The Fifth Element #64 Page 2
Padmore's German accent seems very credible to this nonspeaker (but longtime hearer) of the language; the credited coach did well. The sound is so good that I at first thought this was an SACD. It was recorded by Brad Michel at London's AIR Lyndhurst Studios, which gave me a little jolt of cognitive dissonance. A particularly nice touch is that Kristian Bezuidenhout plays an 1837 Erard fortepiano. This is period-correct for this music, but more important, it does not sound like a thunky old PTA-room pianoit actually has some high frequencies. Some. It and Bezuidenhout's sensitive playing add much to the charm and drama of this program. Highly recommended. A no-brainer, in fact.
Vivid Audio B-1 loudspeaker
In my October 2010 column, I heaped praise on Vivid Audio's entry-level floorstanding loudspeaker, the V-1.5 ($7650/pair)despite its very weird looks. So, just as I then wrote that Wes Phillips' review of Vivid's top model, the G1 Giya, in the July 2010 issue was required reading to make the most sense of my remarks about the V-1.5, you might have to revisit my October coverage to make the most sense of these comments about the 3.5-way B-1.
I was of two minds about requesting the loan of the B-1s. First, at $15,000/pair, they're above my usual price range. More important, I was concerned that, given the greater complexity of a three-way crossover, the larger speaker, with tweeter, midrange, and woofers front and rear would not sound as beguilingly coherent as the two-way V-1.5, with its simpler crossover. I am delighted to report that I was quite wrong, and in more than one respect.
First of all, the B-1 is at least as coherent as the V-1.5. Neither the B-1's midrange nor its tweeter made itself apparent as separate sound sources. I'd been worried about nothing. And the presence of a dome midrange driver to handle the heart of the music meant that the B-1 was even more dynamically free than the entry-level model. It is also an easier, 4-ohm load to drive, which makes it seem more sensitive, although it is not. The B-1 is in every way a more capable speaker than the V-1.5, with no tradeoffs, save for costing twice as much.
What I truly was not expecting was that the coherence of the B-1's midrange revealedbut only in retrospecta midrange coloration in the V-1.5: a very slight nasality or smearing that had not bothered me (and that therefore I had not taken note of). Crow duly eaten.
But I'm getting ahead of myself. From its appearance, the B-1 obviously is a Vivid product, but its overall visual impression is less jarring than that of the rather extraterrestrial V-1.5. The B-1 is a large speaker, but its bulk is cleverly disguised by its combination of an integral stand and an enclosure that is quite deep compared to its width. Another factor that makes the B-1 more friendly to interior décor is that its integral stand is not the monopod of the V-1.5 but a branched support, in art deco or streamliner style, that looks something like the throat of a hi-tech tennis racket.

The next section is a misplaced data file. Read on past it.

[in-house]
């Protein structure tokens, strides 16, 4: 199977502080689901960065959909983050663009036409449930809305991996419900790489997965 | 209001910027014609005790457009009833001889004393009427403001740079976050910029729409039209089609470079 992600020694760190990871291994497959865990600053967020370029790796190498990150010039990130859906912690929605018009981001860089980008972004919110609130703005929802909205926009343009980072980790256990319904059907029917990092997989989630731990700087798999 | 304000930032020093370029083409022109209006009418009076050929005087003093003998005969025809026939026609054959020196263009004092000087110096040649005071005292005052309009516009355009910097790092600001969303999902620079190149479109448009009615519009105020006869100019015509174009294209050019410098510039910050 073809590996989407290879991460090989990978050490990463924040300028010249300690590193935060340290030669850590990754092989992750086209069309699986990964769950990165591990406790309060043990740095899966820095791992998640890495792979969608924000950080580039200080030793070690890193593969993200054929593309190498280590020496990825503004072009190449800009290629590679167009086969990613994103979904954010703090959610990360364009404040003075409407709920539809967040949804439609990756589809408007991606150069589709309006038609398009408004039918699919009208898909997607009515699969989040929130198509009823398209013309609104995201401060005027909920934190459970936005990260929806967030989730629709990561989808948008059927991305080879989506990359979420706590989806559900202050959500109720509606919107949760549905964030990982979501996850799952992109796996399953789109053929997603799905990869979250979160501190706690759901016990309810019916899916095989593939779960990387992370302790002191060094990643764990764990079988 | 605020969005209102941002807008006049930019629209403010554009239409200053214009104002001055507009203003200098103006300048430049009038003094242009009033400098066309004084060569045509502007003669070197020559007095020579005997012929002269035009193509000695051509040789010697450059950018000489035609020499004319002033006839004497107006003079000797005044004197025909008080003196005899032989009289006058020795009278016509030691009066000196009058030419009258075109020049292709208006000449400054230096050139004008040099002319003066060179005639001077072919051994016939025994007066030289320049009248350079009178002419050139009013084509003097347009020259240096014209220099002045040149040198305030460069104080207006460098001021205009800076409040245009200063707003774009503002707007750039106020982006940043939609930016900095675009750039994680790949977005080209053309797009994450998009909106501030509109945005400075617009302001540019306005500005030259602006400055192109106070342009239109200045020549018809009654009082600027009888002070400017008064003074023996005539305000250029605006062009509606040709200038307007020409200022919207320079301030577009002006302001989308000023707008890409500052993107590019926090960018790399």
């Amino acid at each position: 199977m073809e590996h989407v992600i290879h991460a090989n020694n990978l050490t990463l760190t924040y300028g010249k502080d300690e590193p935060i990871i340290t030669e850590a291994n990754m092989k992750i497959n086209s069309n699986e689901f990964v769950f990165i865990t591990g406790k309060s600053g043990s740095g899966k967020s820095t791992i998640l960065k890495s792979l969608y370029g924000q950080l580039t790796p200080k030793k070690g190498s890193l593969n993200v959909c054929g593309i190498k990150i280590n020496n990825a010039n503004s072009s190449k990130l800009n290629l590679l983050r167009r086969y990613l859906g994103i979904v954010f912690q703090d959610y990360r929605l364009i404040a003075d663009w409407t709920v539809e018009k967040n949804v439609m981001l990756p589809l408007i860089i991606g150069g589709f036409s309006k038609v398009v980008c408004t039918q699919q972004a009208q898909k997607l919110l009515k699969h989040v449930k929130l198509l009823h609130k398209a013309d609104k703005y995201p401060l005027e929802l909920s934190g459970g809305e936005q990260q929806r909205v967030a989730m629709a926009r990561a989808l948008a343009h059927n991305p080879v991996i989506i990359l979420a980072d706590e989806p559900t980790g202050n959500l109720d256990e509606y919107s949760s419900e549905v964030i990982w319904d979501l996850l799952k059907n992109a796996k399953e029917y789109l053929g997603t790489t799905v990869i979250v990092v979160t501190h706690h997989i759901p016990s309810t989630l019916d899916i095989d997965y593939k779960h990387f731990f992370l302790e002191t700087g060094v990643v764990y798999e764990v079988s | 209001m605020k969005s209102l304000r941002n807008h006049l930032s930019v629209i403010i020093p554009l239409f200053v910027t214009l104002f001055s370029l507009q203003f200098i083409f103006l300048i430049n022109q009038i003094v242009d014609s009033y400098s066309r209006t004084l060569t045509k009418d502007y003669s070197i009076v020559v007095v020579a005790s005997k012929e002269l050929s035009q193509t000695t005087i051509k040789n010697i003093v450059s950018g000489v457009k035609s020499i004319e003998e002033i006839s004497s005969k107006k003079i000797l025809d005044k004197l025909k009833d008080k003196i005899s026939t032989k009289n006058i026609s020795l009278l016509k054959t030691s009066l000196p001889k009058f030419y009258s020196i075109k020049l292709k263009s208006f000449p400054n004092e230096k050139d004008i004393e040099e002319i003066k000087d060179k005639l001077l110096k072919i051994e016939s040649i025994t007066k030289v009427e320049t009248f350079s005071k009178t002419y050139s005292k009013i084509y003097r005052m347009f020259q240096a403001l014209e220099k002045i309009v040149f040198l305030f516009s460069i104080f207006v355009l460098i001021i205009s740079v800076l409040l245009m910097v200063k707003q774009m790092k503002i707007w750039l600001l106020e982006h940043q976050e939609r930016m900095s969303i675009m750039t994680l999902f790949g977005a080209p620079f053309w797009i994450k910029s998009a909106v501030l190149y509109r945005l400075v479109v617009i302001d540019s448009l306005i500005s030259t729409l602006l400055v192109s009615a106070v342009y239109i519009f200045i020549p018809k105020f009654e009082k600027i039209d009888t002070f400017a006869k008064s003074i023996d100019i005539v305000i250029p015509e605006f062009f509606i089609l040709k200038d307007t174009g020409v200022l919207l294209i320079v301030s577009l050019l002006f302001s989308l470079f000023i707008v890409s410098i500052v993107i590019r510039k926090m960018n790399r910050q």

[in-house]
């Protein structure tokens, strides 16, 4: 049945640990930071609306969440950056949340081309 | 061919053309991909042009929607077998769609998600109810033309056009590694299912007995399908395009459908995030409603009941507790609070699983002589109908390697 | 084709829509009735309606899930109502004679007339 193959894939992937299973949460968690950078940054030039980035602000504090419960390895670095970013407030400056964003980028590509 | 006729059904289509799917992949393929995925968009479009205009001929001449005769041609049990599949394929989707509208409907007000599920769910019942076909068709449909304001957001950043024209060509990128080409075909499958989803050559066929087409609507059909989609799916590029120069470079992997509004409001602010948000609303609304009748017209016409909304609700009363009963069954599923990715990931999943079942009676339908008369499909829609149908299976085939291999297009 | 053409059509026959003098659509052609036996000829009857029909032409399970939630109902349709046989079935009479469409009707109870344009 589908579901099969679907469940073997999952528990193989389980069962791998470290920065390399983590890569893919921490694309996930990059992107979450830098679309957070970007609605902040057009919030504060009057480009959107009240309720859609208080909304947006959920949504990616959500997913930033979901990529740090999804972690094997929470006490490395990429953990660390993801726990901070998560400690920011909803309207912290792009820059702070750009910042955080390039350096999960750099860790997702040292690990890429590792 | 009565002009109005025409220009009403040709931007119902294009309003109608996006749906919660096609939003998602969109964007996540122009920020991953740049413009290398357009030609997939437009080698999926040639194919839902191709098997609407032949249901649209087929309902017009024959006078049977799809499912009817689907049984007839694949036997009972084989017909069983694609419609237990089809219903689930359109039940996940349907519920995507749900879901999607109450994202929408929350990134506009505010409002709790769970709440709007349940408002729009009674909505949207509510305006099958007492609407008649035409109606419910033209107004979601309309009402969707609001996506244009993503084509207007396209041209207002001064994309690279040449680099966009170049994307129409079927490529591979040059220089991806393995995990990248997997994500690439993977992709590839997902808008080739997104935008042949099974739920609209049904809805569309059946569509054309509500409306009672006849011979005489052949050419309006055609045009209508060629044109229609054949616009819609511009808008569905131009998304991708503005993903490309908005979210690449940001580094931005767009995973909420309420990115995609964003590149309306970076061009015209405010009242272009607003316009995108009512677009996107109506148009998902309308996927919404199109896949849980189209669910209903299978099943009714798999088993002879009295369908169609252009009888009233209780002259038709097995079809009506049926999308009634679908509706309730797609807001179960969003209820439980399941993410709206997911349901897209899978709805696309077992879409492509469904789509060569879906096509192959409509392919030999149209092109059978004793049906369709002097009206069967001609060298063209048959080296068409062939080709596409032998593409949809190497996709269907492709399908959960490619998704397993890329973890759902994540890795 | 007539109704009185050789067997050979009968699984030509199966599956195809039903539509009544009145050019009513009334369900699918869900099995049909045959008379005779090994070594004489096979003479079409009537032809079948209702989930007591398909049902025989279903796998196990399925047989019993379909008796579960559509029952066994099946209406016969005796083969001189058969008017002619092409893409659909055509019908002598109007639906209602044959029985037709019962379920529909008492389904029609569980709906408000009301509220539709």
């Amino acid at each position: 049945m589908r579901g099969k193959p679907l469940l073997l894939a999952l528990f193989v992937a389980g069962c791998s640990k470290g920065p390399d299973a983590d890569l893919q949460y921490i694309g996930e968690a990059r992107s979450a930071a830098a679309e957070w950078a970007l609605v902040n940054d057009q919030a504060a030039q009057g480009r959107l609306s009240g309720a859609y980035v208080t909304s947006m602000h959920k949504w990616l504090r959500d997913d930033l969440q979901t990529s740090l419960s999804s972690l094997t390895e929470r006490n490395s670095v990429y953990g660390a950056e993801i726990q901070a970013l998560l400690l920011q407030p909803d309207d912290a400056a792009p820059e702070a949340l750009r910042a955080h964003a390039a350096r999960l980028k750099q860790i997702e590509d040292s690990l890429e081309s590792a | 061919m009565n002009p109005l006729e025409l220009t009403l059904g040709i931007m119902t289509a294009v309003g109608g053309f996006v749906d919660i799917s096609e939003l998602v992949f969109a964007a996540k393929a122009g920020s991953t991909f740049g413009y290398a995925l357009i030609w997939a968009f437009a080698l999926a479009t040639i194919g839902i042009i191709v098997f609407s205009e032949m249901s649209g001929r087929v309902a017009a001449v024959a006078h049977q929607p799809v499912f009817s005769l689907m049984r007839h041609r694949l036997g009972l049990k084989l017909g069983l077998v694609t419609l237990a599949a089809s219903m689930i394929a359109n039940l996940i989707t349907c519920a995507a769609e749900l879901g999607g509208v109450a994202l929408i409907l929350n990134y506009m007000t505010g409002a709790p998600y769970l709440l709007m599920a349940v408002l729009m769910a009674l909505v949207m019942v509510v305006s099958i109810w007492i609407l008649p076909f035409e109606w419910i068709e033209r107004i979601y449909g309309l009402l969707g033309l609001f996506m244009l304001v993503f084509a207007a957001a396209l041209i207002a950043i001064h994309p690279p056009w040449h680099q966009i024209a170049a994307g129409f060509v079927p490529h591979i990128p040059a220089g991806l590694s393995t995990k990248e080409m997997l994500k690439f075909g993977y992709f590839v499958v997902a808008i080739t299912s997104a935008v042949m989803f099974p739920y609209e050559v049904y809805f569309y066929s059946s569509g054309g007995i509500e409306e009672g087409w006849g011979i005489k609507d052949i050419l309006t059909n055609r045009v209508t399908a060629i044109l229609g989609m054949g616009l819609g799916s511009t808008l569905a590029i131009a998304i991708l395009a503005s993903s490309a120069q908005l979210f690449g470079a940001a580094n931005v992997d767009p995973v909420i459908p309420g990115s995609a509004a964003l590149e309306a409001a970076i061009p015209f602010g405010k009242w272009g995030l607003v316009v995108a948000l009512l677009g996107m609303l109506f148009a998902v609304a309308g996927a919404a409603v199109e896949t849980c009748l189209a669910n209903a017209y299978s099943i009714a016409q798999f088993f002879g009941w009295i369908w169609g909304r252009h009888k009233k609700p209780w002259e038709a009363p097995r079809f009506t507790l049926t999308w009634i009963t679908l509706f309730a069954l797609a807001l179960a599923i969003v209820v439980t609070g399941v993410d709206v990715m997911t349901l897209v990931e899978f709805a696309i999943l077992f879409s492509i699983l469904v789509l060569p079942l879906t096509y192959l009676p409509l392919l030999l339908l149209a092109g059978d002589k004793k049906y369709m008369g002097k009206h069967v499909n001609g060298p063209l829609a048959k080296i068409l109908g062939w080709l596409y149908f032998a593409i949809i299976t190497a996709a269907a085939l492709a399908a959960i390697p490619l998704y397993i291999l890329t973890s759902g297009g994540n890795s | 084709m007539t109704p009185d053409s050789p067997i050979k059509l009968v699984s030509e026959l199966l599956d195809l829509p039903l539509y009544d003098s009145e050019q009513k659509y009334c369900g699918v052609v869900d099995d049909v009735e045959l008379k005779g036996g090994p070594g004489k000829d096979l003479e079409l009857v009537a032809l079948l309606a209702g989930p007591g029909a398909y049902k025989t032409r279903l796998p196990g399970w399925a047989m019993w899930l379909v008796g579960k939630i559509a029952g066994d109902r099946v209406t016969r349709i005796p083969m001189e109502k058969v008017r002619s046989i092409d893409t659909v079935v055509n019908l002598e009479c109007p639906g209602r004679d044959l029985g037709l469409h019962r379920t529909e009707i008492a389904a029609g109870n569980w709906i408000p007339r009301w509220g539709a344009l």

The B-1 is 43" high, 10.4" wide at its widest point, and 14.75" deep. Its internal volume is 44 litersexactly twice that of the V-1.5and it weighs 84 lbs. The front baffle is vertically symmetrical about its mid-axis, and is more in the shape of a canoe or Zulu shield than the pod- or blob-like V-1.5. (Vivid Audio is based in Kwazulu-Natal, South Africa.)
On the B-1's front baffle are, from top to bottom: Vivid's own D26 26mm metal-dome tweeter (same as found on the $65,000 G1 Giya); their D50 50mm metal-dome midrange (ditto), which handles frequencies up to 4kHz and which crosses over at 900Hz to their C125 158mm metal-cone woofer (a different version of this is the lower-midrange driver of the G1). On the rear panel is another woofer, this one rolled off from 100Hz up. The front and rear woofers are internally coupled to cancel reactive forces. Also on the back are the heads of the two large bolts that secure the tweeter and midrange assemblies to the enclosure.
The B-1's port passes straight through its enclosure, with identical openings front and rear. (Looking through the ports at one's listening chair from behind the speakers is a good way to assure that the speakers are equally toed-in.) The roundish base has five adjustable spikes and, like the V-1.5, biwire WBT speaker terminals. Pin-in grilles are available, but the review pair lacked them.
Footnote 1: Heine wrote not only romantic but political poetry as well. His most popular political poem, "The Silesian Weavers," is about the labor uprising of 1844 that gave its name to Pete Seeger's folk group, The Weavers.